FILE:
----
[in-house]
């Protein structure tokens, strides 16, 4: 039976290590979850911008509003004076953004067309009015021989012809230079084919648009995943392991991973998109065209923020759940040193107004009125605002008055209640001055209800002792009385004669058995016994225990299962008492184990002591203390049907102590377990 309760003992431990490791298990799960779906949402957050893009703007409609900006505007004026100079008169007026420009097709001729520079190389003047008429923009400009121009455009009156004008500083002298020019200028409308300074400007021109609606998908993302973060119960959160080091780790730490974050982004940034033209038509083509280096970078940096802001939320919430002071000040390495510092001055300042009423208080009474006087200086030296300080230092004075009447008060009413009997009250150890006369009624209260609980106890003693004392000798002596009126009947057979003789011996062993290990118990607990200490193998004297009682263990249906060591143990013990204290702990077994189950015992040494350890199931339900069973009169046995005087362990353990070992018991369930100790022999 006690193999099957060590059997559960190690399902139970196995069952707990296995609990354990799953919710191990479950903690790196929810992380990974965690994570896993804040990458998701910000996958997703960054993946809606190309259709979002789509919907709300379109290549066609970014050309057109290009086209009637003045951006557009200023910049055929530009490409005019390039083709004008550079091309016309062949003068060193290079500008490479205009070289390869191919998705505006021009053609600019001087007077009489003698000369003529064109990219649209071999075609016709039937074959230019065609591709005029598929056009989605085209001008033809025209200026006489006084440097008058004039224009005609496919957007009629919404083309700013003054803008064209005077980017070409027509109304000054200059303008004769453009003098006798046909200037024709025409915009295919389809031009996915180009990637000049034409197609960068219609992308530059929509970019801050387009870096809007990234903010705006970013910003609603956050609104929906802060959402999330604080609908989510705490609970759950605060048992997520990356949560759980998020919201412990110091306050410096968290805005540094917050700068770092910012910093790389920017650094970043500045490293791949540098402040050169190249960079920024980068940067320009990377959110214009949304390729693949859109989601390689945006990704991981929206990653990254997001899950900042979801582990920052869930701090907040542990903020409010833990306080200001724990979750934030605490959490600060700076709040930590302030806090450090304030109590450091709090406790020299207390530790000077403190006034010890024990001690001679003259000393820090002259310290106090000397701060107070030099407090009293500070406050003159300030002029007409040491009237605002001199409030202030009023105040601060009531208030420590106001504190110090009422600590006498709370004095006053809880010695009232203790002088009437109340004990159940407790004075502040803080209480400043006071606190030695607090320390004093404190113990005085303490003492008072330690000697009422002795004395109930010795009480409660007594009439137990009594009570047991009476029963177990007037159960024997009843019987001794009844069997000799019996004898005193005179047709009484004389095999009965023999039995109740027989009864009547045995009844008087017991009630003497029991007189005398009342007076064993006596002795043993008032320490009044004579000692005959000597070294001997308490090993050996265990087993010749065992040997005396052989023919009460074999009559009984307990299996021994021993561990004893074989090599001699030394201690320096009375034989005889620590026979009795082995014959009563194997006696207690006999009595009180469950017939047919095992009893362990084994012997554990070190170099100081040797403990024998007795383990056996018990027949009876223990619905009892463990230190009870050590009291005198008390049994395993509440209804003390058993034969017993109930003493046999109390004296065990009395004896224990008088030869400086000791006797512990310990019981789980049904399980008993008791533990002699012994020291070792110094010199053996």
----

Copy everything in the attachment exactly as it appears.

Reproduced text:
[in-house]
């Protein structure tokens, strides 16, 4: 039976290590979850911008509003004076953004067309009015021989012809230079084919648009995943392991991973998109065209923020759940040193107004009125605002008055209640001055209800002792009385004669058995016994225990299962008492184990002591203390049907102590377990 309760003992431990490791298990799960779906949402957050893009703007409609900006505007004026100079008169007026420009097709001729520079190389003047008429923009400009121009455009009156004008500083002298020019200028409308300074400007021109609606998908993302973060119960959160080091780790730490974050982004940034033209038509083509280096970078940096802001939320919430002071000040390495510092001055300042009423208080009474006087200086030296300080230092004075009447008060009413009997009250150890006369009624209260609980106890003693004392000798002596009126009947057979003789011996062993290990118990607990200490193998004297009682263990249906060591143990013990204290702990077994189950015992040494350890199931339900069973009169046995005087362990353990070992018991369930100790022999 006690193999099957060590059997559960190690399902139970196995069952707990296995609990354990799953919710191990479950903690790196929810992380990974965690994570896993804040990458998701910000996958997703960054993946809606190309259709979002789509919907709300379109290549066609970014050309057109290009086209009637003045951006557009200023910049055929530009490409005019390039083709004008550079091309016309062949003068060193290079500008490479205009070289390869191919998705505006021009053609600019001087007077009489003698000369003529064109990219649209071999075609016709039937074959230019065609591709005029598929056009989605085209001008033809025209200026006489006084440097008058004039224009005609496919957007009629919404083309700013003054803008064209005077980017070409027509109304000054200059303008004769453009003098006798046909200037024709025409915009295919389809031009996915180009990637000049034409197609960068219609992308530059929509970019801050387009870096809007990234903010705006970013910003609603956050609104929906802060959402999330604080609908989510705490609970759950605060048992997520990356949560759980998020919201412990110091306050410096968290805005540094917050700068770092910012910093790389920017650094970043500045490293791949540098402040050169190249960079920024980068940067320009990377959110214009949304390729693949859109989601390689945006990704991981929206990653990254997001899950900042979801582990920052869930701090907040542990903020409010833990306080200001724990979750934030605490959490600060700076709040930590302030806090450090304030109590450091709090406790020299207390530790000077403190006034010890024990001690001679003259000393820090002259310290106090000397701060107070030099407090009293500070406050003159300030002029007409040491009237605002001199409030202030009023105040601060009531208030420590106001504190110090009422600590006498709370004095006053809880010695009232203790002088009437109340004990159940407790004075502040803080209480400043006071606190030695607090320390004093404190113990005085303490003492008072330690000697009422002795004395109930010795009480409660007594009439137990009594009570047991009476029963177990007037159960024997009843019987001794009844069997000799019996004898005193005179047709009484004389095999009965023999039995109740027989009864009547045995009844008087017991009630003497029991007189005398009342007076064993006596002795043993008032320490009044004579000692005959000597070294001997308490090993050996265990087993010749065992040997005396052989023919009460074999009559009984307990299996021994021993561990004893074989090599001699030394201690320096009375034989005889620590026979009795082995014959009563194997006696207690006999009595009180469950017939047919095992009893362990084994012997554990070190170099100081040797403990024998007795383990056996018990027949009876223990619905009892463990230190009870050590009291005198008390049994395993509440209804003390058993034969017993109930003493046999109390004296065990009395004896224990008088030869400086000791006797512990310990019981789980049904399980008993008791533990002699012994020291070792110094010199053996």